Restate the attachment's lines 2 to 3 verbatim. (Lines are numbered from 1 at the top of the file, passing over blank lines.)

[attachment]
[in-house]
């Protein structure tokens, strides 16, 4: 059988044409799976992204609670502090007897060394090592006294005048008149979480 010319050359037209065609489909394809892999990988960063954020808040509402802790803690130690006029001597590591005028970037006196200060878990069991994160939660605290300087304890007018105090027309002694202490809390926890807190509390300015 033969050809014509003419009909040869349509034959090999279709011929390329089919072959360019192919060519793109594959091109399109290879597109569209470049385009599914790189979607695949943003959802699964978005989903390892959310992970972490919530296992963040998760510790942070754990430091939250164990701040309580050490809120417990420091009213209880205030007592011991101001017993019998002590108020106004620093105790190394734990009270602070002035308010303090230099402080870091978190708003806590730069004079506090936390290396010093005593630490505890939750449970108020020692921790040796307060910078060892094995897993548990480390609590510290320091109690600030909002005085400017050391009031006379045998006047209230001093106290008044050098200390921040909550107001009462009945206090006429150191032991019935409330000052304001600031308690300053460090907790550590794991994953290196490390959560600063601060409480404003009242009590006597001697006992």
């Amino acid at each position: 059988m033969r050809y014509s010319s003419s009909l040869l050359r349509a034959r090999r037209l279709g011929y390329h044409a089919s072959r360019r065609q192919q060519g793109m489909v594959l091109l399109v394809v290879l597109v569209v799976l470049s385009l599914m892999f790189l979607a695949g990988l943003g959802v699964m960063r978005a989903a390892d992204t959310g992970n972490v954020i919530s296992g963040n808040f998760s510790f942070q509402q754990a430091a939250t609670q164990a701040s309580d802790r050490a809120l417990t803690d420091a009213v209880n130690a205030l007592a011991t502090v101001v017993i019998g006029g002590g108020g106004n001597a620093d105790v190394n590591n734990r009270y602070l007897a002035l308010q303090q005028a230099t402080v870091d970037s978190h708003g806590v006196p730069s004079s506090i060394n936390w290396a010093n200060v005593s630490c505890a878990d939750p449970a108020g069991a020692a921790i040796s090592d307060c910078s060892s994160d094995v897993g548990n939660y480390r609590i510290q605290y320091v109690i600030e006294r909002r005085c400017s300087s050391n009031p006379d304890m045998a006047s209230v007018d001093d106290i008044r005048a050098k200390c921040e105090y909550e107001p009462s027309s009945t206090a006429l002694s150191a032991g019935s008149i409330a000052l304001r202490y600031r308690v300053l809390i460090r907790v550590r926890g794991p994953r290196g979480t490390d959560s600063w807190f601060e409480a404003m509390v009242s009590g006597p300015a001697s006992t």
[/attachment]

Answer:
């Protein structure tokens, strides 16, 4: 059988044409799976992204609670502090007897060394090592006294005048008149979480 010319050359037209065609489909394809892999990988960063954020808040509402802790803690130690006029001597590591005028970037006196200060878990069991994160939660605290300087304890007018105090027309002694202490809390926890807190509390300015 033969050809014509003419009909040869349509034959090999279709011929390329089919072959360019192919060519793109594959091109399109290879597109569209470049385009599914790189979607695949943003959802699964978005989903390892959310992970972490919530296992963040998760510790942070754990430091939250164990701040309580050490809120417990420091009213209880205030007592011991101001017993019998002590108020106004620093105790190394734990009270602070002035308010303090230099402080870091978190708003806590730069004079506090936390290396010093005593630490505890939750449970108020020692921790040796307060910078060892094995897993548990480390609590510290320091109690600030909002005085400017050391009031006379045998006047209230001093106290008044050098200390921040909550107001009462009945206090006429150191032991019935409330000052304001600031308690300053460090907790550590794991994953290196490390959560600063601060409480404003009242009590006597001697006992």
């Amino acid at each position: 059988m033969r050809y014509s010319s003419s009909l040869l050359r349509a034959r090999r037209l279709g011929y390329h044409a089919s072959r360019r065609q192919q060519g793109m489909v594959l091109l399109v394809v290879l597109v569209v799976l470049s385009l599914m892999f790189l979607a695949g990988l943003g959802v699964m960063r978005a989903a390892d992204t959310g992970n972490v954020i919530s296992g963040n808040f998760s510790f942070q509402q754990a430091a939250t609670q164990a701040s309580d802790r050490a809120l417990t803690d420091a009213v209880n130690a205030l007592a011991t502090v101001v017993i019998g006029g002590g108020g106004n001597a620093d105790v190394n590591n734990r009270y602070l007897a002035l308010q303090q005028a230099t402080v870091d970037s978190h708003g806590v006196p730069s004079s506090i060394n936390w290396a010093n200060v005593s630490c505890a878990d939750p449970a108020g069991a020692a921790i040796s090592d307060c910078s060892s994160d094995v897993g548990n939660y480390r609590i510290q605290y320091v109690i600030e006294r909002r005085c400017s300087s050391n009031p006379d304890m045998a006047s209230v007018d001093d106290i008044r005048a050098k200390c921040e105090y909550e107001p009462s027309s009945t206090a006429l002694s150191a032991g019935s008149i409330a000052l304001r202490y600031r308690v300053l809390i460090r907790v550590r926890g794991p994953r290196g979480t490390d959560s600063w807190f601060e409480a404003m509390v009242s009590g006597p300015a001697s006992t």